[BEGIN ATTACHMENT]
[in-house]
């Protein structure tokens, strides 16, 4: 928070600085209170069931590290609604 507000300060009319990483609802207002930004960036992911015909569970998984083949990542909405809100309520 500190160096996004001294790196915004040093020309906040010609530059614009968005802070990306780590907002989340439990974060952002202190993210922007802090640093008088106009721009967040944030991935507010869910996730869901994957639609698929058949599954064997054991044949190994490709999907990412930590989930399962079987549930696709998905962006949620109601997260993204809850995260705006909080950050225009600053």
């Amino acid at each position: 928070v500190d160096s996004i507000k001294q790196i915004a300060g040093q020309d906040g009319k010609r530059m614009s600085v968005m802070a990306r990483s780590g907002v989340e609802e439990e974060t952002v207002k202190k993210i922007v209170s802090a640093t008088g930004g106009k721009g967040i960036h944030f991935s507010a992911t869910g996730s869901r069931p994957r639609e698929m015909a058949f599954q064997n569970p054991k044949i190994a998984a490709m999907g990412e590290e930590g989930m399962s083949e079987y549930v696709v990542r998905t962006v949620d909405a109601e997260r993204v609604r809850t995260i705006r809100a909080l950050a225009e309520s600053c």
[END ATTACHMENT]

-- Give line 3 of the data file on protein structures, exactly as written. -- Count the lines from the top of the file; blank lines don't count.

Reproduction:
């Amino acid at each position: 928070v500190d160096s996004i507000k001294q790196i915004a300060g040093q020309d906040g009319k010609r530059m614009s600085v968005m802070a990306r990483s780590g907002v989340e609802e439990e974060t952002v207002k202190k993210i922007v209170s802090a640093t008088g930004g106009k721009g967040i960036h944030f991935s507010a992911t869910g996730s869901r069931p994957r639609e698929m015909a058949f599954q064997n569970p054991k044949i190994a998984a490709m999907g990412e590290e930590g989930m399962s083949e079987y549930v696709v990542r998905t962006v949620d909405a109601e997260r993204v609604r809850t995260i705006r809100a909080l950050a225009e309520s600053c």